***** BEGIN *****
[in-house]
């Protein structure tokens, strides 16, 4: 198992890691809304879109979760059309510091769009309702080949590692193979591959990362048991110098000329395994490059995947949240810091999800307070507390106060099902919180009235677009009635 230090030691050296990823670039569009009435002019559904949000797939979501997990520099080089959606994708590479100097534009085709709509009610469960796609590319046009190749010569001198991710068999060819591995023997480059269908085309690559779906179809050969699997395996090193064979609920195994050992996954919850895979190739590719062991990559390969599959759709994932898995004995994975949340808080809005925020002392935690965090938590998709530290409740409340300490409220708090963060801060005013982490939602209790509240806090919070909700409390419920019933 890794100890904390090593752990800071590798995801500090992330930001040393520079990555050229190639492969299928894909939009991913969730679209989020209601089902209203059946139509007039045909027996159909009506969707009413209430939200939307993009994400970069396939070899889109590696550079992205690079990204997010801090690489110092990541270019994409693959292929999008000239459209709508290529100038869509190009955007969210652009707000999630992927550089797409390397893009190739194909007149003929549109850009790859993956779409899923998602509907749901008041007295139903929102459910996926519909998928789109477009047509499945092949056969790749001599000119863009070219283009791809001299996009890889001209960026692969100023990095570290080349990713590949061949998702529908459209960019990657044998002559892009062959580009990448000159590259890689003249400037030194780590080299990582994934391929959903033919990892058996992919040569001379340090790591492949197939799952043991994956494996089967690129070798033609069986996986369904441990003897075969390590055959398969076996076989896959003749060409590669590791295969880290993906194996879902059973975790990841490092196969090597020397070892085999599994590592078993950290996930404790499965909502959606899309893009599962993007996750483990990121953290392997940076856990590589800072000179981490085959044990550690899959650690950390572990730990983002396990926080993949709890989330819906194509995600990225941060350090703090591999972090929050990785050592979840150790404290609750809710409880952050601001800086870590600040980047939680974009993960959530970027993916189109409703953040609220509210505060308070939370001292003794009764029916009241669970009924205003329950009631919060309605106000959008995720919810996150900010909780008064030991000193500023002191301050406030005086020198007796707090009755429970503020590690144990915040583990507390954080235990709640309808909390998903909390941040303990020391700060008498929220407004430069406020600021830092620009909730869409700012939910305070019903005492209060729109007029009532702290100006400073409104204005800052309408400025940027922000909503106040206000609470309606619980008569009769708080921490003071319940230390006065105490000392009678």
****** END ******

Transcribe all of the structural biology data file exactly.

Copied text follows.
[in-house]
């Protein structure tokens, strides 16, 4: 198992890691809304879109979760059309510091769009309702080949590692193979591959990362048991110098000329395994490059995947949240810091999800307070507390106060099902919180009235677009009635 230090030691050296990823670039569009009435002019559904949000797939979501997990520099080089959606994708590479100097534009085709709509009610469960796609590319046009190749010569001198991710068999060819591995023997480059269908085309690559779906179809050969699997395996090193064979609920195994050992996954919850895979190739590719062991990559390969599959759709994932898995004995994975949340808080809005925020002392935690965090938590998709530290409740409340300490409220708090963060801060005013982490939602209790509240806090919070909700409390419920019933 890794100890904390090593752990800071590798995801500090992330930001040393520079990555050229190639492969299928894909939009991913969730679209989020209601089902209203059946139509007039045909027996159909009506969707009413209430939200939307993009994400970069396939070899889109590696550079992205690079990204997010801090690489110092990541270019994409693959292929999008000239459209709508290529100038869509190009955007969210652009707000999630992927550089797409390397893009190739194909007149003929549109850009790859993956779409899923998602509907749901008041007295139903929102459910996926519909998928789109477009047509499945092949056969790749001599000119863009070219283009791809001299996009890889001209960026692969100023990095570290080349990713590949061949998702529908459209960019990657044998002559892009062959580009990448000159590259890689003249400037030194780590080299990582994934391929959903033919990892058996992919040569001379340090790591492949197939799952043991994956494996089967690129070798033609069986996986369904441990003897075969390590055959398969076996076989896959003749060409590669590791295969880290993906194996879902059973975790990841490092196969090597020397070892085999599994590592078993950290996930404790499965909502959606899309893009599962993007996750483990990121953290392997940076856990590589800072000179981490085959044990550690899959650690950390572990730990983002396990926080993949709890989330819906194509995600990225941060350090703090591999972090929050990785050592979840150790404290609750809710409880952050601001800086870590600040980047939680974009993960959530970027993916189109409703953040609220509210505060308070939370001292003794009764029916009241669970009924205003329950009631919060309605106000959008995720919810996150900010909780008064030991000193500023002191301050406030005086020198007796707090009755429970503020590690144990915040583990507390954080235990709640309808909390998903909390941040303990020391700060008498929220407004430069406020600021830092620009909730869409700012939910305070019903005492209060729109007029009532702290100006400073409104204005800052309408400025940027922000909503106040206000609470309606619980008569009769708080921490003071319940230390006065105490000392009678």